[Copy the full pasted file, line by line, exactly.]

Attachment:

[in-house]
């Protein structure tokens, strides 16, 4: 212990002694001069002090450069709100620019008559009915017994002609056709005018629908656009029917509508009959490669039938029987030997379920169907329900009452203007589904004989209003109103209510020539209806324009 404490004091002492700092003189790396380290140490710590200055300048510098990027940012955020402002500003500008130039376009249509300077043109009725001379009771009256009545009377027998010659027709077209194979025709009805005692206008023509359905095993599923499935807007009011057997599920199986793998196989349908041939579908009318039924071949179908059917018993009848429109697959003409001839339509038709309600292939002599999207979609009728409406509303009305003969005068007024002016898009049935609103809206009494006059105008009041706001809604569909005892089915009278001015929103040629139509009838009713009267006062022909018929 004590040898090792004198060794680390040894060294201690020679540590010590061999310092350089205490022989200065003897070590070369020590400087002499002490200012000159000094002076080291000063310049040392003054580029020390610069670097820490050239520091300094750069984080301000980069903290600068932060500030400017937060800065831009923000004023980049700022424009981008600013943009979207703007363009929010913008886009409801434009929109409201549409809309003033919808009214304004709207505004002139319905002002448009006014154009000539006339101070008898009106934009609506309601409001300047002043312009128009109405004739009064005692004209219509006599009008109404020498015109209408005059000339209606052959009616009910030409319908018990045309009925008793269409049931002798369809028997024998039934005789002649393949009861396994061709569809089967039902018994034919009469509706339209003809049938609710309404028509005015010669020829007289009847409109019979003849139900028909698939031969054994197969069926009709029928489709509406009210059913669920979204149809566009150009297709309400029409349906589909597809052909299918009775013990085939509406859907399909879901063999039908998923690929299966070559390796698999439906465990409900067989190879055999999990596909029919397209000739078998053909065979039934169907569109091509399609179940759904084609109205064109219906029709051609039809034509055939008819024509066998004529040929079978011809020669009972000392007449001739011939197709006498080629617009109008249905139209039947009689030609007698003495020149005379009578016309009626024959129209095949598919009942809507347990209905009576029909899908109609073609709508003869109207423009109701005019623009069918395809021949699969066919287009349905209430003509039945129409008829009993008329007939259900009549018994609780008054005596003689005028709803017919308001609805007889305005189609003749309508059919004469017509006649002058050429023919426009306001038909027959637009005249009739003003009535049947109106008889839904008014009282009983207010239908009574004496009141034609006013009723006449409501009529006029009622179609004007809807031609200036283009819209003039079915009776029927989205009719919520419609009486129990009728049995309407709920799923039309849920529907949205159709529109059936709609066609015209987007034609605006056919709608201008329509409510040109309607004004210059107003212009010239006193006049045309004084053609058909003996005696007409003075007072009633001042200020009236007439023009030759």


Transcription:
[in-house]
């Protein structure tokens, strides 16, 4: 212990002694001069002090450069709100620019008559009915017994002609056709005018629908656009029917509508009959490669039938029987030997379920169907329900009452203007589904004989209003109103209510020539209806324009 404490004091002492700092003189790396380290140490710590200055300048510098990027940012955020402002500003500008130039376009249509300077043109009725001379009771009256009545009377027998010659027709077209194979025709009805005692206008023509359905095993599923499935807007009011057997599920199986793998196989349908041939579908009318039924071949179908059917018993009848429109697959003409001839339509038709309600292939002599999207979609009728409406509303009305003969005068007024002016898009049935609103809206009494006059105008009041706001809604569909005892089915009278001015929103040629139509009838009713009267006062022909018929 004590040898090792004198060794680390040894060294201690020679540590010590061999310092350089205490022989200065003897070590070369020590400087002499002490200012000159000094002076080291000063310049040392003054580029020390610069670097820490050239520091300094750069984080301000980069903290600068932060500030400017937060800065831009923000004023980049700022424009981008600013943009979207703007363009929010913008886009409801434009929109409201549409809309003033919808009214304004709207505004002139319905002002448009006014154009000539006339101070008898009106934009609506309601409001300047002043312009128009109405004739009064005692004209219509006599009008109404020498015109209408005059000339209606052959009616009910030409319908018990045309009925008793269409049931002798369809028997024998039934005789002649393949009861396994061709569809089967039902018994034919009469509706339209003809049938609710309404028509005015010669020829007289009847409109019979003849139900028909698939031969054994197969069926009709029928489709509406009210059913669920979204149809566009150009297709309400029409349906589909597809052909299918009775013990085939509406859907399909879901063999039908998923690929299966070559390796698999439906465990409900067989190879055999999990596909029919397209000739078998053909065979039934169907569109091509399609179940759904084609109205064109219906029709051609039809034509055939008819024509066998004529040929079978011809020669009972000392007449001739011939197709006498080629617009109008249905139209039947009689030609007698003495020149005379009578016309009626024959129209095949598919009942809507347990209905009576029909899908109609073609709508003869109207423009109701005019623009069918395809021949699969066919287009349905209430003509039945129409008829009993008329007939259900009549018994609780008054005596003689005028709803017919308001609805007889305005189609003749309508059919004469017509006649002058050429023919426009306001038909027959637009005249009739003003009535049947109106008889839904008014009282009983207010239908009574004496009141034609006013009723006449409501009529006029009622179609004007809807031609200036283009819209003039079915009776029927989205009719919520419609009486129990009728049995309407709920799923039309849920529907949205159709529109059936709609066609015209987007034609605006056919709608201008329509409510040109309607004004210059107003212009010239006193006049045309004084053609058909003996005696007409003075007072009633001042200020009236007439023009030759």